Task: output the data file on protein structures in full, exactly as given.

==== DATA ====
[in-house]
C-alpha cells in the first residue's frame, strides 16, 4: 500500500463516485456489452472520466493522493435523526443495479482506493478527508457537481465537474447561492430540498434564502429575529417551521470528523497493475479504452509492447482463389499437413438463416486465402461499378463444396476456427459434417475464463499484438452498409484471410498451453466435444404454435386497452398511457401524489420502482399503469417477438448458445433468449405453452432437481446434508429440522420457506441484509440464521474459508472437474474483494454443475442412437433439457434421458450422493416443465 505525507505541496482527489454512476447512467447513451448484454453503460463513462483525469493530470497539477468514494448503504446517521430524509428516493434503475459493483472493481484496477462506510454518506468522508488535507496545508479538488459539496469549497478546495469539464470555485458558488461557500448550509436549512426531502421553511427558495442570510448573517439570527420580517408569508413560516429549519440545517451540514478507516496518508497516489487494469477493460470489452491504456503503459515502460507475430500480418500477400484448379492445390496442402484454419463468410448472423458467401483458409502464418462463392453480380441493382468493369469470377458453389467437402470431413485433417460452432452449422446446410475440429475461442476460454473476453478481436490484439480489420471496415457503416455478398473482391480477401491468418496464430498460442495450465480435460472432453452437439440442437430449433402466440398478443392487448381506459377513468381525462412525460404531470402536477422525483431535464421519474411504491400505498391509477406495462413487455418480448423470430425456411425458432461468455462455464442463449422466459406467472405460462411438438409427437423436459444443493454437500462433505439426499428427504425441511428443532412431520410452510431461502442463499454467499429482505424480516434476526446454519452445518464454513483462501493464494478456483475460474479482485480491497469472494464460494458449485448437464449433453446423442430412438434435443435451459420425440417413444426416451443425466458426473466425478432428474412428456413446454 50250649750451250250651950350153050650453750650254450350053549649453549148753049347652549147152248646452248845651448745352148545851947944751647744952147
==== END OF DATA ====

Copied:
[in-house]
C-alpha cells in the first residue's frame, strides 16, 4: 500500500463516485456489452472520466493522493435523526443495479482506493478527508457537481465537474447561492430540498434564502429575529417551521470528523497493475479504452509492447482463389499437413438463416486465402461499378463444396476456427459434417475464463499484438452498409484471410498451453466435444404454435386497452398511457401524489420502482399503469417477438448458445433468449405453452432437481446434508429440522420457506441484509440464521474459508472437474474483494454443475442412437433439457434421458450422493416443465 505525507505541496482527489454512476447512467447513451448484454453503460463513462483525469493530470497539477468514494448503504446517521430524509428516493434503475459493483472493481484496477462506510454518506468522508488535507496545508479538488459539496469549497478546495469539464470555485458558488461557500448550509436549512426531502421553511427558495442570510448573517439570527420580517408569508413560516429549519440545517451540514478507516496518508497516489487494469477493460470489452491504456503503459515502460507475430500480418500477400484448379492445390496442402484454419463468410448472423458467401483458409502464418462463392453480380441493382468493369469470377458453389467437402470431413485433417460452432452449422446446410475440429475461442476460454473476453478481436490484439480489420471496415457503416455478398473482391480477401491468418496464430498460442495450465480435460472432453452437439440442437430449433402466440398478443392487448381506459377513468381525462412525460404531470402536477422525483431535464421519474411504491400505498391509477406495462413487455418480448423470430425456411425458432461468455462455464442463449422466459406467472405460462411438438409427437423436459444443493454437500462433505439426499428427504425441511428443532412431520410452510431461502442463499454467499429482505424480516434476526446454519452445518464454513483462501493464494478456483475460474479482485480491497469472494464460494458449485448437464449433453446423442430412438434435443435451459420425440417413444426416451443425466458426473466425478432428474412428456413446454 50250649750451250250651950350153050650453750650254450350053549649453549148753049347652549147152248646452248845651448745352148545851947944751647744952147